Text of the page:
This Singer sewing machine dates from around 1912. It was owned by a family in the East End and used for both commercial and private purposes.
Many Jewish immigrants arriving from Eastern Europe in the late 19th and early 20th centuries, particularly in London and Leeds, earned a living working in tailoring workshops. The Jewish tailoring trade played a key role in developing the ready-to-wear clothing industry. Traditional English tailors produced made-to-measure clothes for individuals. The immigrant tailors made cheap off-the-peg clothing, which was affordable for a wider section of society.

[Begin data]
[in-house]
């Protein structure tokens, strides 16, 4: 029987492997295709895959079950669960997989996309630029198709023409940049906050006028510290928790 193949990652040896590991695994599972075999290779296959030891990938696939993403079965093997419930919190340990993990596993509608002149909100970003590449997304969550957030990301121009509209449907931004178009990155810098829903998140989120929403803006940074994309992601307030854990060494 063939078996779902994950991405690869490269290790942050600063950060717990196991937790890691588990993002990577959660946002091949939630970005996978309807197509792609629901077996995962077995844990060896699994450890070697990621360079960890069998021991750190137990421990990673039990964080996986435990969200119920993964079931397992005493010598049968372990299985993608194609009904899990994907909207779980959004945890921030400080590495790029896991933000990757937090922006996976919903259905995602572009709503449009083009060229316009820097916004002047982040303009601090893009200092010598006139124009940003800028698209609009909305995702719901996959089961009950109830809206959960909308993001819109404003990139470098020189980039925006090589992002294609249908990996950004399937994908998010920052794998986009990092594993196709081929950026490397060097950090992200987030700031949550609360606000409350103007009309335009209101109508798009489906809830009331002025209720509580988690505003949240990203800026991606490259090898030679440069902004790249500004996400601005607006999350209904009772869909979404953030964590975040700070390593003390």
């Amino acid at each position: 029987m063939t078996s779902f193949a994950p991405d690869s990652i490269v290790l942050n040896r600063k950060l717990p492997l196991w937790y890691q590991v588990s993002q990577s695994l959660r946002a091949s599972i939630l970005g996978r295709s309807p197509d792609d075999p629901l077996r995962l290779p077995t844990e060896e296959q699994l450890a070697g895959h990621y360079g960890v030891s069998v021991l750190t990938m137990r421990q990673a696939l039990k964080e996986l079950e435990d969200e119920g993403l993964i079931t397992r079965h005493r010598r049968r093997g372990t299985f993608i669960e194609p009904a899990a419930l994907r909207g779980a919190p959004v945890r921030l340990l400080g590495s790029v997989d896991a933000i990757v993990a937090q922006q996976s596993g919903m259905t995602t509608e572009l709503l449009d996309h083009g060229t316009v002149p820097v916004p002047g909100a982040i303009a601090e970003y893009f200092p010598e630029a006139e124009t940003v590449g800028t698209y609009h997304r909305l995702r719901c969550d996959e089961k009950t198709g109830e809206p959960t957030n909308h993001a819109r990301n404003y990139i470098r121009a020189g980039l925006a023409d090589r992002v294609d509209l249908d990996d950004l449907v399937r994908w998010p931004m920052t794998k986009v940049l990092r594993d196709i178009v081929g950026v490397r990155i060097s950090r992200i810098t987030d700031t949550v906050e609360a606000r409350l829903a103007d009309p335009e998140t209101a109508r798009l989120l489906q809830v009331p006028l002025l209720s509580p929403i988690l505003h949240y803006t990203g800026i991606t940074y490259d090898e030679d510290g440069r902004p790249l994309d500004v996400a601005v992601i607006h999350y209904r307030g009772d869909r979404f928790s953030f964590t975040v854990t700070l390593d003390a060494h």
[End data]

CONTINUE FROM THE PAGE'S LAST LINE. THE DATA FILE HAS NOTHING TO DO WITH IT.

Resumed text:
Working conditions were extremely hard with long hours, low pay, overcrowding and seasonal unemployment. Tailoring was divided into processes and each worker had a different task. Pay and status varied with each process with lower rates for women and unskilled labour. Many joined unions to campaign for better pay and working conditions.